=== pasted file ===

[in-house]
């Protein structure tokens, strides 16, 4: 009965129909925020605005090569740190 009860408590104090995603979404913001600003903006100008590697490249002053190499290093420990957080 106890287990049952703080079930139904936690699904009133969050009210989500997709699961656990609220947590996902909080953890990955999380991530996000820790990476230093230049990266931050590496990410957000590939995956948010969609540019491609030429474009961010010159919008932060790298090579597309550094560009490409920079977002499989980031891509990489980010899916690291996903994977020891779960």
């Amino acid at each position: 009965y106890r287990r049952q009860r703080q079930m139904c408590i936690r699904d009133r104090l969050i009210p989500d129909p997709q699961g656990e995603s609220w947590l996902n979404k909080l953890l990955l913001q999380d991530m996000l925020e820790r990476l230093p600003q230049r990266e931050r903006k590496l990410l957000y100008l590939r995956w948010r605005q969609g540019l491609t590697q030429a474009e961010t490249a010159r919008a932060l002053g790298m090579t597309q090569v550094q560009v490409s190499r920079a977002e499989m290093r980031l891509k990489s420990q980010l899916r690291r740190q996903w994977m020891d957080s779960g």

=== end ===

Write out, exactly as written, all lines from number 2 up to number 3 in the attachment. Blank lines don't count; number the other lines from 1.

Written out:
């Protein structure tokens, strides 16, 4: 009965129909925020605005090569740190 009860408590104090995603979404913001600003903006100008590697490249002053190499290093420990957080 106890287990049952703080079930139904936690699904009133969050009210989500997709699961656990609220947590996902909080953890990955999380991530996000820790990476230093230049990266931050590496990410957000590939995956948010969609540019491609030429474009961010010159919008932060790298090579597309550094560009490409920079977002499989980031891509990489980010899916690291996903994977020891779960």
């Amino acid at each position: 009965y106890r287990r049952q009860r703080q079930m139904c408590i936690r699904d009133r104090l969050i009210p989500d129909p997709q699961g656990e995603s609220w947590l996902n979404k909080l953890l990955l913001q999380d991530m996000l925020e820790r990476l230093p600003q230049r990266e931050r903006k590496l990410l957000y100008l590939r995956w948010r605005q969609g540019l491609t590697q030429a474009e961010t490249a010159r919008a932060l002053g790298m090579t597309q090569v550094q560009v490409s190499r920079a977002e499989m290093r980031l891509k990489s420990q980010l899916r690291r740190q996903w994977m020891d957080s779960g």